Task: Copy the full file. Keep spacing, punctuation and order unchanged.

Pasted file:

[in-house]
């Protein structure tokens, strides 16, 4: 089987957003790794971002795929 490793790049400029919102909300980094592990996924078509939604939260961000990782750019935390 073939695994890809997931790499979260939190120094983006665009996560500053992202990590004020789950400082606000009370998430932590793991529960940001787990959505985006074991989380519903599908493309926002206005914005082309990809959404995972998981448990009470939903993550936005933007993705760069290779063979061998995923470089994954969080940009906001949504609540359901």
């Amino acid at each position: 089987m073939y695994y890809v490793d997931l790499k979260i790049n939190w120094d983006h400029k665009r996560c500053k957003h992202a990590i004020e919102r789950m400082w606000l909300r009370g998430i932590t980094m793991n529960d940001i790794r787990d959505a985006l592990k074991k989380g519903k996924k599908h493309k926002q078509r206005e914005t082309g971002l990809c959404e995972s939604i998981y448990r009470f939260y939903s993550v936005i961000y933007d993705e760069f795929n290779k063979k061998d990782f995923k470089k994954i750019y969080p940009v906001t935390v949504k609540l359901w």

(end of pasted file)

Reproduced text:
[in-house]
């Protein structure tokens, strides 16, 4: 089987957003790794971002795929 490793790049400029919102909300980094592990996924078509939604939260961000990782750019935390 073939695994890809997931790499979260939190120094983006665009996560500053992202990590004020789950400082606000009370998430932590793991529960940001787990959505985006074991989380519903599908493309926002206005914005082309990809959404995972998981448990009470939903993550936005933007993705760069290779063979061998995923470089994954969080940009906001949504609540359901």
């Amino acid at each position: 089987m073939y695994y890809v490793d997931l790499k979260i790049n939190w120094d983006h400029k665009r996560c500053k957003h992202a990590i004020e919102r789950m400082w606000l909300r009370g998430i932590t980094m793991n529960d940001i790794r787990d959505a985006l592990k074991k989380g519903k996924k599908h493309k926002q078509r206005e914005t082309g971002l990809c959404e995972s939604i998981y448990r009470f939260y939903s993550v936005i961000y933007d993705e760069f795929n290779k063979k061998d990782f995923k470089k994954i750019y969080p940009v906001t935390v949504k609540l359901w």